In August Hinkley Point B’s nuclear reactor ‘3’ was switched off after 46 years of energy generation. Victoria Thomas, our Hinkley Point B nuclear regulator, talks about her work at the power station as it moves to the next stage of the nuclear life cycle.
The famous NASA mathematician, Katherine Johnson once said, “In maths you’re either right or you’re wrong”. She later went on to say that the certainty was what she loved most about the subject. Shutting down the longest running reactor in the UK is certainly not as “cut and dry”. The delicately balanced decisions to be made today have the potential to affect the environmental impact of the station in the future, as it enters the next stage of its life cycle.
Regulating in the seventies
Hinkley Point B power station began generating power in 1976. During its lifetime it provided enough electricity to meet the need of every home in the UK for almost 3 years.
When the station was constructed, little thought was given to how the reactors would be decommissioned, which has created challenges now and for the future. There was no ‘Generic Design Assessment (GDA)’, the process we have now where we and the Office for Nuclear Regulation (ONR) scrutinse reactor designs at an early stage. We can identify potential design or technical concerns early on and ask the designer to resolve them ahead of construction.
In those days there was also no ‘funded decommissioning plan’ (FDP). Today new nuclear power stations, such as HPC, have a FDP which ensures the developer meets the costs of decommissioning, and managing and disposing of its waste.
During the station’s lifespan environmental law and protection has continued to evolve as our scientific knowledge and understanding has progressed. Before 1996 most environmental regulation of Hinkley Point B was carried out by Her Majesty’s Inspectorate of Pollution (HMIP) and its predecessors. The big change to environmental regulation of nuclear power stations came in 1996 with the formation of the Environment Agency.
Regulating from the 90s to today
We’ve been regulating Hinkley Point B for 26 years.
Operators of nuclear sites must have an environmental permit for radioactive substances activities. EDF’s permit for Hinkley Point B contains strict conditions (rules) that they must follow at all times. We set limits on what they are allowed to release when carrying out certain activities such as disposing of radioactive waste or discharging to air and water into the environment.
As well as asking Hinkley Point B to monitor its radioactive discharges and waste, we carry out our own independent monitoring to reassure both ourselves and the public. We publish the results of the monitoring programme in our annual report.
I’m at the site six/seven times a year, looking at permit compliance across a range of topics such as solid radioactive waste, radioactive discharges, the environmental monitoring programme, the management and maintenance of key environmental plant and environmental leadership. The golden thread that runs through all the inspections is whether the station is using what is termed the ‘Best Available Techniques’ (BAT).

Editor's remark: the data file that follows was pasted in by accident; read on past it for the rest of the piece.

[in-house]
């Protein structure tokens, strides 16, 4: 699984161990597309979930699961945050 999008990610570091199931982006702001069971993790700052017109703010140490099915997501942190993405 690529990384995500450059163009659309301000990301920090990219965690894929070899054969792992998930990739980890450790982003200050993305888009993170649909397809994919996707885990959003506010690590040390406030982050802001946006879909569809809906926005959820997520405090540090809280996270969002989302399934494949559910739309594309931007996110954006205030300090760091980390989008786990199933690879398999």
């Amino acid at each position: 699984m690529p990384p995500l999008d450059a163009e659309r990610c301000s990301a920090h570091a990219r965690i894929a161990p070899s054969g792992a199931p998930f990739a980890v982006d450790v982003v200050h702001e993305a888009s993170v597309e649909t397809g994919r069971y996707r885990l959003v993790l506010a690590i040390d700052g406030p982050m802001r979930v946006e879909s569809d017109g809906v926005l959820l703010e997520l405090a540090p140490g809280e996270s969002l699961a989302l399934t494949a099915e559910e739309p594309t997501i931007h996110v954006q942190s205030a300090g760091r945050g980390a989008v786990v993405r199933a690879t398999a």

Here in the UK, unlike many other environmental regulators of nuclear power stations around the world, we apply the concept of BAT. This means the operator must optimise their waste disposals in a way that ensures that both the volume and radioactivity of the discharge or waste produced is minimised.
Community engagement is also an important part of my role. I attend and report to the Site Stakeholder Group and respond to general enquiries from the community about our regulation of the site.
Regulating in the future
We know there will be a huge culture change at the site as EDF staff move away from generating electricity to the safe removal of fuel. In the background preparations are on-going to hand the station over to the Nuclear Decommissioning Authority (NDA) at the end of defueling.
We’ll be continuing our routine regulation at the site, noting the cultural shift. I’ll be looking at how any changes made now could affect decommissioning and optimised waste disposal in the future.
The Environment Agency has many years of experience in regulating old Magnox stations through defueling. Many are now in the stages of decommissioning, including Hinkley Point A.
Our Hinkley Point team, including regulators from A, B and C, discuss regulation at the different sites. We work alongside other Environment Agency teams who regulate other activities on the site that need a permit such as Large Combustion Plant (LCP) and water discharges.
While the regulation of the closure of the nuclear reactor may lack the cut and dry certainty that Katherine Johnson took comfort in - we take reassurance from our previous knowledge, experience, and expertise in regulating and guiding a range of nuclear sites through various stages of their life cycles.
As Hinkley Point B closes a final chapter on energy generation - the end of an era, it moves on to the next chapter in its life cycle. It is often said that you can’t move on with a story if you keep re-reading the last chapter, and this will be true in Hinkley’s case. Whist they look back on what the reactor has achieved over the last 46 years, the focus will now be on the safe and environmental optimised removal of the fuel and treatment of wastes.
If you’ve got any questions about our work at Hinkley Point B contact us at firstname.lastname@example.org
Comment by Chris Binnie posted on
1. With the risk of blackouts this winter, why was Hinkley B shut down now?
2. If Hinkley B was shut after 46 years, for how long will Hinkley C generate and why any difference?
Chris Binnie FICE